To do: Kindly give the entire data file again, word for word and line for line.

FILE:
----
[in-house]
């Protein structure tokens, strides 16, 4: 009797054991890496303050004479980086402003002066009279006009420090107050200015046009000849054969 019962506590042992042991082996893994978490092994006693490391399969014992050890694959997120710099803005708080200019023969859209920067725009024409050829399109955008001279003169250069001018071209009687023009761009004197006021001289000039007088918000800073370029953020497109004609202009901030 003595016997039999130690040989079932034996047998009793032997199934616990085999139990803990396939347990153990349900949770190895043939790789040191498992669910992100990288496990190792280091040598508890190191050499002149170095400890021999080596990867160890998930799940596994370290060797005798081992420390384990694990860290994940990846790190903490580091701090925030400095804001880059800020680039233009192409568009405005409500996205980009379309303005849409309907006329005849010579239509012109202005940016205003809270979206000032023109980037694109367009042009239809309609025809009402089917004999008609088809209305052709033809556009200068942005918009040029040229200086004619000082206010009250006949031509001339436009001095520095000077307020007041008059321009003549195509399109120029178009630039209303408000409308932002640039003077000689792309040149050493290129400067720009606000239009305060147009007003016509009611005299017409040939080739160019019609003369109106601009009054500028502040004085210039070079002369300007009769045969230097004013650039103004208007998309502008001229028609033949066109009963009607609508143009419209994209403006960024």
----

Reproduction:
[in-house]
């Protein structure tokens, strides 16, 4: 009797054991890496303050004479980086402003002066009279006009420090107050200015046009000849054969 019962506590042992042991082996893994978490092994006693490391399969014992050890694959997120710099803005708080200019023969859209920067725009024409050829399109955008001279003169250069001018071209009687023009761009004197006021001289000039007088918000800073370029953020497109004609202009901030 003595016997039999130690040989079932034996047998009793032997199934616990085999139990803990396939347990153990349900949770190895043939790789040191498992669910992100990288496990190792280091040598508890190191050499002149170095400890021999080596990867160890998930799940596994370290060797005798081992420390384990694990860290994940990846790190903490580091701090925030400095804001880059800020680039233009192409568009405005409500996205980009379309303005849409309907006329005849010579239509012109202005940016205003809270979206000032023109980037694109367009042009239809309609025809009402089917004999008609088809209305052709033809556009200068942005918009040029040229200086004619000082206010009250006949031509001339436009001095520095000077307020007041008059321009003549195509399109120029178009630039209303408000409308932002640039003077000689792309040149050493290129400067720009606000239009305060147009007003016509009611005299017409040939080739160019019609003369109106601009009054500028502040004085210039070079002369300007009769045969230097004013650039103004208007998309502008001229028609033949066109009963009607609508143009419209994209403006960024």